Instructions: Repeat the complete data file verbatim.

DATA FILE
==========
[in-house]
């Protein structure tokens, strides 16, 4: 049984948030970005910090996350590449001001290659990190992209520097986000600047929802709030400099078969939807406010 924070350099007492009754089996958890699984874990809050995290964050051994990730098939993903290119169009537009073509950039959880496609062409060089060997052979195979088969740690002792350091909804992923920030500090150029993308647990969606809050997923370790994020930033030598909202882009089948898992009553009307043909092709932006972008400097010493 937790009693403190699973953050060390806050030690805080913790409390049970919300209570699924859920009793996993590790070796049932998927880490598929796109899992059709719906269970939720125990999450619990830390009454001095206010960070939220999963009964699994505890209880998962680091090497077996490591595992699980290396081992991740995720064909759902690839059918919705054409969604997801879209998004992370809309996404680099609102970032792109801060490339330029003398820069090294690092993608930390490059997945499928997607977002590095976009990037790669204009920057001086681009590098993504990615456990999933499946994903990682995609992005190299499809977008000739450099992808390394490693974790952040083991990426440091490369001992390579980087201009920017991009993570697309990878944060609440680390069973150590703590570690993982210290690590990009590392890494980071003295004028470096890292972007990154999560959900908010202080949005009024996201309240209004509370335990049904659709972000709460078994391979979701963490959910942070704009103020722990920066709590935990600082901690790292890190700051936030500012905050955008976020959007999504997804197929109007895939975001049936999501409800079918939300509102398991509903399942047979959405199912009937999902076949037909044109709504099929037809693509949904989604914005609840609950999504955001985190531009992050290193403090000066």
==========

[in-house]
């Protein structure tokens, strides 16, 4: 049984948030970005910090996350590449001001290659990190992209520097986000600047929802709030400099078969939807406010 924070350099007492009754089996958890699984874990809050995290964050051994990730098939993903290119169009537009073509950039959880496609062409060089060997052979195979088969740690002792350091909804992923920030500090150029993308647990969606809050997923370790994020930033030598909202882009089948898992009553009307043909092709932006972008400097010493 937790009693403190699973953050060390806050030690805080913790409390049970919300209570699924859920009793996993590790070796049932998927880490598929796109899992059709719906269970939720125990999450619990830390009454001095206010960070939220999963009964699994505890209880998962680091090497077996490591595992699980290396081992991740995720064909759902690839059918919705054409969604997801879209998004992370809309996404680099609102970032792109801060490339330029003398820069090294690092993608930390490059997945499928997607977002590095976009990037790669204009920057001086681009590098993504990615456990999933499946994903990682995609992005190299499809977008000739450099992808390394490693974790952040083991990426440091490369001992390579980087201009920017991009993570697309990878944060609440680390069973150590703590570690993982210290690590990009590392890494980071003295004028470096890292972007990154999560959900908010202080949005009024996201309240209004509370335990049904659709972000709460078994391979979701963490959910942070704009103020722990920066709590935990600082901690790292890190700051936030500012905050955008976020959007999504997804197929109007895939975001049936999501409800079918939300509102398991509903399942047979959405199912009937999902076949037909044109709504099929037809693509949904989604914005609840609950999504955001985190531009992050290193403090000066």